I am using my own cutom-made profiles which I found to be superior to the (quite good) canned profiles provided by Eposn, so perhaps it is more of a profile issue than anything else.

    All offered FWIW only,
    Jack Flesher

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  8. #28
    Founder QT Luong's Avatar
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    Wavy epson 9800 prints

    Jack, are the "gentle ondulations" that you mention noticeable in the final print too ? Could it be that they are the same as the "ditches" mentionned by Keith ?

    As for profiles, keep in mind that I installed the printer recently, so I am not done experimenting.
    However, my understanding is that the large Epsons have a close-loop feedback and an individual calibration chip that makes the output of two different samples very, very close (unlike most other printers). I read that on the 9600 Bill Atkinson did a considerable amount of work to build his profiles, and in many cases you would get superior results by using them on your own printer rather than getting a specific profile (made with less sophisticated methods) for your printer. It could well be that the situation has changed for the 9800.

  9. #29
    Jack Flesher's Avatar
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    Wavy epson 9800 prints

    The 7800/9800 printers are all "linearized" at the factory. I understand this means is they all are calibrated to some standard on some paper, and thus all of them will be very close in overall output.

    In my case, when I first got my printer, I printed my standard test print using the canned Epson profile. In short, I felt it was excellent as-is and that probably my own profile would not be any better. But since I already owned the tool, I figured WTH and went ahead and built my own profile. Bottom line is there was a slight, but visible, improvement with mine. It was most notable in the neutrality of grays -- and of course any non-neutrality affects the other tones too. Whether or not it was a critical difference in the typical landscape shot would be debatable.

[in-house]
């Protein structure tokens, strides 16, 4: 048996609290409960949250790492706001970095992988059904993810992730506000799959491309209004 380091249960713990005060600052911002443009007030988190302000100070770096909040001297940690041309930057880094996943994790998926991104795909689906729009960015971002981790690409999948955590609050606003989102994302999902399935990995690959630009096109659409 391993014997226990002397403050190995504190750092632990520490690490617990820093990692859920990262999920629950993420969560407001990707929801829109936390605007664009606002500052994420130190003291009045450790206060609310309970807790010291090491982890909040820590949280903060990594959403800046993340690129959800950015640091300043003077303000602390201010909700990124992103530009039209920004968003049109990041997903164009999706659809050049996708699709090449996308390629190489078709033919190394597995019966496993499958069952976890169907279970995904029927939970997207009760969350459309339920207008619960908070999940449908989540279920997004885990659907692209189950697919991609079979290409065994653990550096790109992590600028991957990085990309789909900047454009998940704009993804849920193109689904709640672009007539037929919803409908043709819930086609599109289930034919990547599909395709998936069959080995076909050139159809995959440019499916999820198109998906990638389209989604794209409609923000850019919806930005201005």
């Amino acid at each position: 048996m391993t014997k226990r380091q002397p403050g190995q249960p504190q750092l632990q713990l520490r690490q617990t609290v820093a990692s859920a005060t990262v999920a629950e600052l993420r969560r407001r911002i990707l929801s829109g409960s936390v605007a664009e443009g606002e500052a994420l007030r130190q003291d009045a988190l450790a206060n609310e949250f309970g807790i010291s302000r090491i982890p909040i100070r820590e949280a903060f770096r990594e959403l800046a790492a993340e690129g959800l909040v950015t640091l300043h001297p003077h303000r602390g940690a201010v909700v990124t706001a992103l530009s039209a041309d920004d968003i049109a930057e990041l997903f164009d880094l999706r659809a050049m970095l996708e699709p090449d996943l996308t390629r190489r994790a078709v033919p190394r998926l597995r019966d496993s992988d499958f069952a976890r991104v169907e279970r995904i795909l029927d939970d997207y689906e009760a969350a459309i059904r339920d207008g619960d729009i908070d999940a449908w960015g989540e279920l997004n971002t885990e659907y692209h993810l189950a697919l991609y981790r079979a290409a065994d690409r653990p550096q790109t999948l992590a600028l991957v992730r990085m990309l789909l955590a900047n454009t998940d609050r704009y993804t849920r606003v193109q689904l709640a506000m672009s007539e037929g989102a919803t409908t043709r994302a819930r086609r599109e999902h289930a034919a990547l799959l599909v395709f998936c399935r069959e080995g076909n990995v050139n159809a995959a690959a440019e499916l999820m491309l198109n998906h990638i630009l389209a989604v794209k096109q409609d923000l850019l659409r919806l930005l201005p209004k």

As a further example of how good this new K3 printer using my own profile is, I can print my B&W images using PS's direct color-management with it and the prints are every bit as neutral as the Epson direct B&W driver produces! But the added benefit is since I am printing color-managed directly from PS, I can soft-proof and get more accurate tonality from screen to paper than the Epson B&W driver can provide. I can even add cool or warm toning and get an accurate preview of the final image.

    ~~~

    Regarding the undulations. As I said earlier, I hinge mount, so the print is not held firmly against the mounting board anywhere inside the matte. I am currently not printing larger than 24x36, but at that size once the glass is over the print, you can only see a slight "bulge" in the center relative to the edge at the matte if you hold the framed print at an extreme angle to a light source. Once hung on the wall and viewed at normal viewing angles it is not noticeable at all and looks flat. FWIW, I printed up to 36x54 out of my 9600 and still hinge-mounted Epson Premium Luster without issues. Frankly, the bigger issue I had with the 36" wide prints was not kinking them (creating the little half-moon buckles) when handling the final -- at that size, the thinner roll papers kink easily.

    Cheers,
    Jack Flesher

    www.getdpi.com

  10. #30

    Wavy epson 9800 prints

    QT, Bill's approach has become more sophisticated than what he used to generate the Lightjet, and later Epson profiles. He changed in response to different profiling software/hardware combinations now available. In short, he found that none of the device/software combinations is perfect and he hopes that by demonstrating the shortcomings of each, through competitive market forces, he may be able to encourage the manufacturers to improve their software. He now offers a "boquet" of profiling alternatives to choose from, leaving it to the end-user to decide which manufacturer's profile/paper combination they prefer. While not as readily apparent in the final output if you don't know what to look for, the differences/irregularities in the results clearly show up in the color targets he generates to measure and create the profiles. Very eye-opening.

    Jack, I am curious if the supposed difference in the 2880 vs. 1440 print quality on the 7800/9800 series is image dependent. I never did get a chance to observe the difference myself, but I trust the keen eye of my source and their desire not to make life more complicated than it need be. ;-)

    Also, in response to your print handling challenges, perhaps you are already aware, if you pick up a print by diagonally opposite corners, you'll greatly reduce he chance of kinking.